Former Employee’s Stock Options Remain Valid Under Employment Contract


As Chicago employment contract litigation attorneys, we noted a favorable decision for employees from the Seventh Circuit in October. Lewitton v. ITA Software, Inc., No. 08-3725 (7th Cir. Oct. 28, 2009) upheld a former employee’s right to buy stock options that had vested during his employment, even though he tried to make the purchase after leaving. Derek Lewitton was hired in April of 2005 as vice-president of sales at ITA Software, which makes a software program that compares the prices of airplane flights. His contract said some of his stock options would be forfeited if ITA didn’t meet certain revenue goals, subject to a time delay to account for delays in the development of a new program called 1U.

Unfortunately, 1U was never widely adopted among ITA’s clients, and ITA scaled it back considerably. Lewitton left ITA in May of 2007. In August of the same year, he tried to buy 138,900 shares of ITA stock. ITA let him buy only 34,722, arguing that the remaining 104,178 were forfeited under his contract. Lewitton sued ITA for breach of his employment contract. ITA removed the case to federal court under diversity jurisdiction, after which Lewitton moved for summary judgment, arguing that his employment contract was clear on his right to purchase stock options. The judge granted summary judgment, agreeing that the contract “unambiguously” granted 5,660 options for each month he was at ITA, and that no forfeiting events had taken place. ITA appealed.

The Seventh Circuit started by examining whether the language of Lewitton’s employment contract was ambiguous under Illinois law, which both parties agreed applies. The principal question, the court wrote, is whether the contract unambiguously allows Lewitton to buy the 5,660 shares per month he claims. The contract specifies that those shares are forfeited if ITA didn’t meet certain goals in by the end of an assessment period, but that assessment period would be deferred it the development schedule for 1U was “materially deferred.” In trial court, both sides agreed that 1U’s development didn’t go the way it was expected to go. On that basis, the trial court found that the assessment period was never triggered, and thus the stock options were not forfeited. On appeal, ITA argued that “materially deferred” was ambiguous and not intended to apply when ITA put the program on indefinite hold.

The Seventh disagreed, finding the term unambiguous. The ordinary dictionary definitions of the words are clear, the court wrote. And in fact, the contract includes parts that explain a material deferral by using the words “defer” and “delay” interchangeably. That example clearly shows that the parties agreed to delay the assessment period until after 1U was launched. Because 1U was never launched, the assessment period was never started, the court wrote, and thus the stock option forfeiture provision does not apply. The court dismissed ITA’s argument that the contract was never intended to give Lewitton more shares than other ITA executives. That argument was supported by negotiations and internal ITA communications, the court wrote, and caselaw requires it to consider none of that extrinsic evidence. Furthermore, the contract had a clause specifying that it supersedes all prior “agreements, understandings or negotiations.”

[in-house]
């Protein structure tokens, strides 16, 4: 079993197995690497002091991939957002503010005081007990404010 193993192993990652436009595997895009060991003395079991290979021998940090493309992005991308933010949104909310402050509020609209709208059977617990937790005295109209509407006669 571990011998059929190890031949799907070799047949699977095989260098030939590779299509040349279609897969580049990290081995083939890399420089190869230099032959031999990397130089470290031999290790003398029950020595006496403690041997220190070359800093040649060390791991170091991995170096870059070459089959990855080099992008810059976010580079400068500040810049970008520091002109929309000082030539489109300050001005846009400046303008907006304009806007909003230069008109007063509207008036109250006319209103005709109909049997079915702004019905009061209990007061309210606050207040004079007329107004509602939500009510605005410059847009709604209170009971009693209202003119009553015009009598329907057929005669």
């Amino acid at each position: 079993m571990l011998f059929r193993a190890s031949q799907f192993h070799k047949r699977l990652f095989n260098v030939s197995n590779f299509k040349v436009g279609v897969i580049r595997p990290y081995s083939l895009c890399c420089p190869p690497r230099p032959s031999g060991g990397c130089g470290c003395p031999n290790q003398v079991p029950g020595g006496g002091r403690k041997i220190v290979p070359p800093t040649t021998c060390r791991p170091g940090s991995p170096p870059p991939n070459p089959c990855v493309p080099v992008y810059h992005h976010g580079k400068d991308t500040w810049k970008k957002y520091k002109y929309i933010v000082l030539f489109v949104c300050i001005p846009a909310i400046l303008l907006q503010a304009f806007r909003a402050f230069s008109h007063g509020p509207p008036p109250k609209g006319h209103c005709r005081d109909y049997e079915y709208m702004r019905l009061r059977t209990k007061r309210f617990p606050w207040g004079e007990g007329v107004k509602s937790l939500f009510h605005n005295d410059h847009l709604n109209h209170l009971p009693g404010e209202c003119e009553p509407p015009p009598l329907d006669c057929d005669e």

ITA also argued that even if the contract is unambiguous, the case presented an issue of material fact inappropriate for summary judgment. The issue in question, ITA said, is whether ITA really did delay the 1U program rather than ending it altogether. However, the court found that this was “just another attempt to create ambiguity where none exists.” At the district court, the Seventh Circuit noted, ITA made several statements through affidavits and discovery conceding that work was still being done, although resources devoted to it were significantly reduced or nonexistent. Nothing in the record points to a genuine issue of material fact on this question, the court wrote, so the trial court was upheld in its summary judgment order. Finally, the Seventh dismissed ITA’s contention that the district court should determine whether the options are valid under Delaware law (it’s a Delaware corporation), because it had explicitly waived that argument in an agreed order. Thus, the Seventh upheld the district court on all issues.

Lubin Austermuehle has practiced business litigation law in Illinois for more than two decades. Our Northbrook, Ill. breach of contract attorneys represent both defendants and plaintiffs in disputes over the meaning and enforcement of all types of contracts, including real estate, construction, intellectual property, vendor contracts and many more. We also review contracts to ensure that they fairly represent our clients’ interests and help clients avoid litigation in the first place. Our Chicago contract litigators have represented business of all sizes, from closely held and family businesses to major corporations. Based in Chicago and Oak Brook, Ill., near Naperville, Oak Brook, Evanston, Waukegan, Aurora, and Elgin our Chicago business law lawyers represent people in state and federal courts throughout Illinois, the Midwest and the United States.

If you’re embroiled in a contract dispute and you’d like to learn more about how Lubin Austermuehle;s Chicago business law attorneys can help, don’t hesitate to contact us. For a consultation on your case and your legal options, you can call us toll-free at 630-333-0333 or contact us online.

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